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Judith Isherwood leaves the WMC

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Nicola Heywood Thomas Nicola Heywood Thomas | 14:50 UK time, Thursday, 24 September 2009

So Judith Isherwood, chief executive of Wales Millennium Centre is heading back to her native Australia. Frankly, I'm gutted.

In the seven years since she's been here, Judith has achieved what she set out to do. She steered a large arts ship - a first of its kind in Wales - through the choppy waters of a grand scale opening season that would establish the programme of events as being both Welsh and international enough to guarantee bums on seats.

With her track record at the Sydney Opera House, no-one could have doubted Judith's ability to run a mega venue but storms were predicted over how relevant the centre would be to the whole country and how it would pay its way.

Both are inevitable arts questions in Wales and lead to fierce - and endless - arguments with vocal supporters on both sides. Could an Australian understand these deeply entrenched positions and, more importantly, could she keep the good ship WMC afloat when the various tides rose?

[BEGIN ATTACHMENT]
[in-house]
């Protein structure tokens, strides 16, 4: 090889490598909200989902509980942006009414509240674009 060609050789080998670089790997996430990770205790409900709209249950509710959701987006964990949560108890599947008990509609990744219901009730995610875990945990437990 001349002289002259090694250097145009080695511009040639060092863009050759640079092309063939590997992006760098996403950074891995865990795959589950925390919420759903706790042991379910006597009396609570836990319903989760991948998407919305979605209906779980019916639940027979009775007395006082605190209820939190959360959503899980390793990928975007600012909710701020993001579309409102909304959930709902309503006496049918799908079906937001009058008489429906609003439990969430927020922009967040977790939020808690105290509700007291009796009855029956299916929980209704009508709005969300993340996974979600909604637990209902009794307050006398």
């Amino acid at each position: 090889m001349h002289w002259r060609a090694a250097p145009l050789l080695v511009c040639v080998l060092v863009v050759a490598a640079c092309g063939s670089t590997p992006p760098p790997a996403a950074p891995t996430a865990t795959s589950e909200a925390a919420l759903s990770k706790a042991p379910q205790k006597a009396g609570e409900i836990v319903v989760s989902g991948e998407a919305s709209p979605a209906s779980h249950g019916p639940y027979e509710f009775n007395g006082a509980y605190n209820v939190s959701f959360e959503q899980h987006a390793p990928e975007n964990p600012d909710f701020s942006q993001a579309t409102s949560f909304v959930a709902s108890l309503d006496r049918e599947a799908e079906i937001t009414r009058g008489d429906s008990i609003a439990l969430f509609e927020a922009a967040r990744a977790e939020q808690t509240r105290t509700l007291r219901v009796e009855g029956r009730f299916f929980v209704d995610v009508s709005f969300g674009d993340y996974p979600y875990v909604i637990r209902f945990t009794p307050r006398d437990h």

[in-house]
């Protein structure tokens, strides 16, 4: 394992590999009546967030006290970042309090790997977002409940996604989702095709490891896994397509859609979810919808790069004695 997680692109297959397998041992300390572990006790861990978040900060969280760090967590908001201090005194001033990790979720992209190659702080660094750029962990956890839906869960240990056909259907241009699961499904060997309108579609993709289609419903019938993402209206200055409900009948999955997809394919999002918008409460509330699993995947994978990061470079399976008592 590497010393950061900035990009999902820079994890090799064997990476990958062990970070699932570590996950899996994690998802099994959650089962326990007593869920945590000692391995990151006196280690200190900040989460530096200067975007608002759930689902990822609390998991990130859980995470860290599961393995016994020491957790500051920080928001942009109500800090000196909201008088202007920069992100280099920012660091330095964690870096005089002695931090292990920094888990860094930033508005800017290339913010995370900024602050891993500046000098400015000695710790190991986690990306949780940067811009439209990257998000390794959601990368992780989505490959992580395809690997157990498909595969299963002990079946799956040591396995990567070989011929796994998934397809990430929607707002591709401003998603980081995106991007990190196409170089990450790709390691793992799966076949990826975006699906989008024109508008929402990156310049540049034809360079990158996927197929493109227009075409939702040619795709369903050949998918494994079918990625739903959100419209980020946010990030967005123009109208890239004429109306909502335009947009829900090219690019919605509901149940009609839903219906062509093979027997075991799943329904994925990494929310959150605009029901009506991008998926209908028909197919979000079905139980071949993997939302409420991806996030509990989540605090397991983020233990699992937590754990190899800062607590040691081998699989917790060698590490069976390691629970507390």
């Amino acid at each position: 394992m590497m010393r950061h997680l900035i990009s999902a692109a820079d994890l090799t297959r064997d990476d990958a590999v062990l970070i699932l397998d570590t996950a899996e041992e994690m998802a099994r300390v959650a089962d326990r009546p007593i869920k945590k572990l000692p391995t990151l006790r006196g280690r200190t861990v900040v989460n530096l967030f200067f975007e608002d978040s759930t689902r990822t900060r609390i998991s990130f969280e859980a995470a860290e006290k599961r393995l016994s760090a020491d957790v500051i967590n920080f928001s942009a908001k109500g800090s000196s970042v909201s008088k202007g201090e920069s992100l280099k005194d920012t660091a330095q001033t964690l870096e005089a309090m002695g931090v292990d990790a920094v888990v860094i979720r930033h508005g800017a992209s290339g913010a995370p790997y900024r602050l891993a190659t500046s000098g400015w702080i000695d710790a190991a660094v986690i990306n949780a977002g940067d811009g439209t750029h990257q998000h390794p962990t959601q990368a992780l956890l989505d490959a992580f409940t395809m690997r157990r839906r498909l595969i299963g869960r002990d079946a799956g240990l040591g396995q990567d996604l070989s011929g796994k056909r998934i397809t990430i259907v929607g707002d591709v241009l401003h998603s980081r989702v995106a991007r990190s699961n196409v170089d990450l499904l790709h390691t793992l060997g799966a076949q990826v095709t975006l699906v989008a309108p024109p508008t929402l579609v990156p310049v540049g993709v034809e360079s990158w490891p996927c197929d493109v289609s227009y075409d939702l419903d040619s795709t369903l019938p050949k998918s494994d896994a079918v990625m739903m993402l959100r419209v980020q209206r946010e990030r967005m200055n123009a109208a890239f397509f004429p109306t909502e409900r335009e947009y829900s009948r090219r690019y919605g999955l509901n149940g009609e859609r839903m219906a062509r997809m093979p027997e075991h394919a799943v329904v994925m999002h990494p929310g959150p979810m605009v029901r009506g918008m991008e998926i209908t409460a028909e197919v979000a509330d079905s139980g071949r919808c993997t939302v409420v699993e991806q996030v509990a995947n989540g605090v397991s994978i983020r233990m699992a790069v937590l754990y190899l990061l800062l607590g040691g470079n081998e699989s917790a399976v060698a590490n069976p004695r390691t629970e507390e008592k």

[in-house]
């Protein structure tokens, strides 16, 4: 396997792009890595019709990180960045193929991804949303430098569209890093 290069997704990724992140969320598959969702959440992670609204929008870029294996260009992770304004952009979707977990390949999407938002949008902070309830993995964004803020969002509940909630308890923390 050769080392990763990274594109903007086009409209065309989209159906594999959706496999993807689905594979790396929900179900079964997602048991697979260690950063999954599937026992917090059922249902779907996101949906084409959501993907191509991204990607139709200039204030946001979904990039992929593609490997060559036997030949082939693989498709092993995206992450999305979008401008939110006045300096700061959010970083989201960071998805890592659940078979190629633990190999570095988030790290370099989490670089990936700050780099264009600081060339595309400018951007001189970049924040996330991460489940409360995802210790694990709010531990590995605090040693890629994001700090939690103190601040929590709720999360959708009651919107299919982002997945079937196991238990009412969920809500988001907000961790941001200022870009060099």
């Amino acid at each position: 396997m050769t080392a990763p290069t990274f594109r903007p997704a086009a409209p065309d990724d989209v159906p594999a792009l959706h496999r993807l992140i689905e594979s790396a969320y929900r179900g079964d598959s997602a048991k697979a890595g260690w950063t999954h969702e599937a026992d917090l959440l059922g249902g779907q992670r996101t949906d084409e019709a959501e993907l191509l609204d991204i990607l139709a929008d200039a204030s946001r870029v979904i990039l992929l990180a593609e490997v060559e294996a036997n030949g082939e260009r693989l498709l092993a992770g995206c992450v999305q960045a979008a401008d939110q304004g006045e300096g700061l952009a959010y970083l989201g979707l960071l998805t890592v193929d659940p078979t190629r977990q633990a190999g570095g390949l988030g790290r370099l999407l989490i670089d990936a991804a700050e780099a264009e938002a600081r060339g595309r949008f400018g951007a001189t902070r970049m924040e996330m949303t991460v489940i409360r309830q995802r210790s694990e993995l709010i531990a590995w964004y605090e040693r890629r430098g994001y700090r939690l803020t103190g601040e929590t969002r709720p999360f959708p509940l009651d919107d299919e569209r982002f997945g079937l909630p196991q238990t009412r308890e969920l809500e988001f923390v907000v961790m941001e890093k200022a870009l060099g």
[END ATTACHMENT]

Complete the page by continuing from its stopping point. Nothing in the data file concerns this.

With a smile, steely determination and a fierce intelligence Judith Isherwood has done just that. She has brought performers and audiences to Wales for the first time and also runs a venue that gives Welsh performers opportunities they could only dream of ten years ago.

Where else would you find, in the space of a couple of months, a musical about Take That and Bryn Terfel and the Russian maestro,Valery Gergiev in the same auditorium? Of course it costs money. I don't want to get into that argument at this moment but have you seen the price of a Six Nations ticket?

Wales Millennium Centre marks its 5th birthday in November. That's when Judith Isherwood heads to Melbourne and personally I shall be sad to say goodbye to someone who not only is a supreme professional, but also a wonderfully straightforward and honest person whose patience and sense of humour have surely been tested to the limit at times in the last few years.

I think Wales has been lucky to have her here and the Welsh arts world will be the poorer when she's gone.

Nicola

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